40 Weeks PregnantPregnancy Week-by-Week Contributors
All About Baby
Your baby is now full-grown and ready to meet you. As he nears delivery, his body systems are all mature and prepared to survive outside the womb. His fat cells continue to form and will provide him with the insulation he needs once he leaves his cozy home. The fat will also give him irresistibly chubby cheeks!
All About You
Have a comfortable labor and a happy delivery, and please send us your personal birth story! It’s great way to share your miracle and give back to women expecting in the future.
As your body prepares for delivery, you may notice more frequent rounds of Braxton Hicks contractions during which your abdomen tightens and relaxes. You’ll also experience times of more intense contractions that may or may not become regular. During your office visit, your healthcare provider will tell you if your cervix is thinning and opening as it prepares for childbirth.
Bringing Home Baby
You’re due to deliver your baby this week … but keep in mind that chances are this won’t be the week you give birth. According to the American College of Obstetricians and Gynecologists (ACOG), “only five percent of babies are born on their due dates.” More likely, your baby will be born somewhere between 38 and 42 weeks, instead of on her exact due date. Hang in there! Baby will be here soon enough.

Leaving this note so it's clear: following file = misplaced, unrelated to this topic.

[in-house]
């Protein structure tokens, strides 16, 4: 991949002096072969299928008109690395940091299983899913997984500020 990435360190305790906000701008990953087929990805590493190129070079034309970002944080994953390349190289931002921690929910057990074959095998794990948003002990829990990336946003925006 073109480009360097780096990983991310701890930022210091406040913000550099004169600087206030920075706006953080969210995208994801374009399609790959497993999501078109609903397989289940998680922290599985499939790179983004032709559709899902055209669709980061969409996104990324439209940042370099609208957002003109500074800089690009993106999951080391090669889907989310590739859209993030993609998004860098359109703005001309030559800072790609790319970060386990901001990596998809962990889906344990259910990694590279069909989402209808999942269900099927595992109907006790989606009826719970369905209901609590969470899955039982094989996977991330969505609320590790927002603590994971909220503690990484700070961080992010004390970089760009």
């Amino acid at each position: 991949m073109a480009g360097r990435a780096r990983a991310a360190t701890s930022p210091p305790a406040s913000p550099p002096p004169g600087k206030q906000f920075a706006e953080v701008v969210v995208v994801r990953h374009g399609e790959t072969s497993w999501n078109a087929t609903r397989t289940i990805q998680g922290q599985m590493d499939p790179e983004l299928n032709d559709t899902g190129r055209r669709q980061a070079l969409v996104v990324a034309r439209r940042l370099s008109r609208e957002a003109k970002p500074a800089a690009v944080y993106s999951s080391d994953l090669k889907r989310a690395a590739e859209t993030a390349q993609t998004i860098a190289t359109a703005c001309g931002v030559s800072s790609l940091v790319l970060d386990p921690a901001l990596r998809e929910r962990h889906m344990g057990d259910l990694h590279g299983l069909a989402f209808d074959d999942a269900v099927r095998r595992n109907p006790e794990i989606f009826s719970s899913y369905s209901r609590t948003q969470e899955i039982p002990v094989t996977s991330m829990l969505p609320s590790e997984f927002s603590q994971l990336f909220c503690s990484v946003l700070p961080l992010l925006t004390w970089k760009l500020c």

Depending on whether you have a vaginal birth or a Cesarean section, you’ll spend at least a night or two at the hospital before returning home with your newborn. There are a few things you should do to prepare for your baby’s homecoming—and remember, as you are recovering from the birth, you deserve a little babying, too.
Before you can bring your baby home from the hospital, there are a few things you should do.
Bring a car seat. You won’t be allowed to take your baby home from the hospital in a car without a properly installed car seat. There are a variety of styles, models, and price ranges to choose from when it comes to buying car seats. Pick a seat you’re comfortable with—your baby will spend a lot of time there.